Sunday, June 4, 2017

"An Outrageous Arrest that Maybe Kind of Wasn't:" by Tom Lyons, The Heart-Breaking Story of Maura Wood


Maura Wood, aka "Cookie"
You don't know what you don't know until you get a bigger picture! I am enlightened thanks to Tom Lyons and the Herald Tribune for investigating the story of Maura Wood,  a homeless, disabled Sarasota woman arrested for stealing a hospital wheelchair. 

I know Maura Wood as "Cookie." For the past two years or so,  I have bought McDonald's meals for her when she sits outside with her sign. One time, I asked her about sheltering at the Salvation Army. She told me that she has  seizures, so she needs a care-giver, and  her care-giver is a man. She said that the Salvation Army does not allow this arrangement. 

However, I did not know that , Maura had housing in the past and did not stay there, and the Homeless Outreach Team has reached out to her on many occasions.  

At the end of the day, it looks like treatment for mental illness , as Lyons concludes,  is a major issue and  in Florida, the services are inadequate and may not really take care of people like Maura. 

 So while progress has been made in Sarasota- not jailing the homeless and mentally ill for being without shelter and for petty violations of the law- there are still big holes in the system. 

The Maura Wood's story is heart-breaking, and raises the question what  do we do if help is being offered  and the individual is too sick to accept it?

Bridget Mary Meehan, ARCWP, www.arcwp.org

 See Tom Lyons article in Sarasota Herald Tribune

http://www.heraldtribune.com/news/20170603/lyons-outrageous-arrest-that-maybe-kind-of-wasnt


"I’ve talked to her and quoted her in the past, and I see her around in her wheelchair. She’s apparently a stroke victim, and has other medical issues, not all of them strictly physical. I see it as a marvel that she manages to stay alive while often living outdoors. She panhandles and accepts free meals and such, but by all accounts often refuses other sorts of help and services that are frequently offered to her. That includes, police say, refusing a home — an actual house that a caseworker delivered her to last summer.
The general explanation I get from some who have dealt with her is something like, well, that’s how she is.
But the news that she had been arrested and charged with grand theft set off alarm bells, mainly because of the item allegedly stolen: The wheelchair she was sitting in. I mean, Jeeez. Really?
The story, as I first understood it, was weird. She had been treated for something at Sarasota Memorial, and when wheeled out afterward, it was in a wheelchair that was hospital property and had a logo saying so.
I imagined her making a choice: Use the hospital’s chair until she could locate her own, which must have been left behind or misplaced when she was taken to the hospital, or else get out of that chair and start crawling down the sidewalk.
How could our public hospital staffers put her in that terrible position?
Well, they didn’t. Much as that would make for a great column, it seems it just didn’t happen that way.
As I have said, she is often hard to help. Best I can figure, Woods arranged her own premature departure from the hospital before proper arrangements could be made.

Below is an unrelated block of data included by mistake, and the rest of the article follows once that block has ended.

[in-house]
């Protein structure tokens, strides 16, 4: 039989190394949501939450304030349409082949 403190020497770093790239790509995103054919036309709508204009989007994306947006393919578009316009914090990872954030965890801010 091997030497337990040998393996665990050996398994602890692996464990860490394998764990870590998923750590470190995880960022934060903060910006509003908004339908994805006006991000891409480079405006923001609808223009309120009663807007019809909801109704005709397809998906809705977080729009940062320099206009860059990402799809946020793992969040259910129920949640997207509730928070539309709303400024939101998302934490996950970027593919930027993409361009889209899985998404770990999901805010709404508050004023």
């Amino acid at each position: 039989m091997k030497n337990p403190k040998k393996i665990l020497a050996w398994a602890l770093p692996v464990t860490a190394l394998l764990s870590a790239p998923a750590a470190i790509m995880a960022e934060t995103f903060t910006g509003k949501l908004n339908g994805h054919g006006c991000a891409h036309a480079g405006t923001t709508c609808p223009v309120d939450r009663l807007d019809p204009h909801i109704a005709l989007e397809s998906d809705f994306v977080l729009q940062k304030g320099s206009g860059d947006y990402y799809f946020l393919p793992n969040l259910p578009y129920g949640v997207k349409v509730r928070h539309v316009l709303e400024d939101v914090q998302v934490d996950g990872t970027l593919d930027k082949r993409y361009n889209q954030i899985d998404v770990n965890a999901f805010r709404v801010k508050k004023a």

“Unfortunately, some people are anxious to leave the hospital — and have the right to do so — against medical advice, before that discharge process is complete,” Sarasota Memorial spokeswoman Kim Savage said.
She was speaking generally because federal confidentiality laws are absurdly extreme. Technically, she could not admit Wood was ever there.
“We have many wheelchairs on campus, set up at different areas, for our patients’ comfort and convenience,” she said.
So it seems that, instead of waiting while the staff worked out a way to transport her to some location of her choice, ideally some social service provider, and made sure that she had her wheelchair, Woods just up and left.
She was free to go, but not with expensive hospital property.
Wood can walk a little, by the way. So I’m not sure if she found a wheelchair that was sitting in a hallway or if she used one that had been provided during her stay. Either way, what she took was an upgrade over her usual ride.
She had wheeled off in a specialized model, well-equipped with battery and electric motor and normally used for very overweight people. It is valued at $3,000.
I still don’t know for sure where her own chair was. As I said, confidentiality laws keep hospital officials from saying anything about Wood.
When a police officer found Wood in Payne Park in a chair marked as hospital property, and called a hospital security staff officer to the scene, I wish things had gone differently. I’d see it as better if the guard’s response was something like, “Well, we just need to get that chair back at some point.”
Instead, that hospital security guard said the hospital wanted to press charges. And so, Wood was arrested.Sarasota Police Capt. Kevin Stiff is unapologetic about that. Stiff, who supervises the Homeless Outreach Team, says that felony arrest might have been the woman’s ticket to mental health care she may not want but apparently needs.
Though Wood has been arrested a lot on minor charges, the felony charge could have provided means for a judge to force her into a mental health program and make sure she complies with treatment, he said.
Ironically, that chance seems to be gone, thanks to a decision that was supposed to give her a break: The hospital asked that the charge be dropped. So Wood is out of jail.
Stiff says she might be worse off as a result.
He could be right, but that’s hard to say. Florida’s mental health system is so underfunded and limited and sometimes flat out dysfunctional that I won’t dare a guess about whether Wood is better off with or without it."

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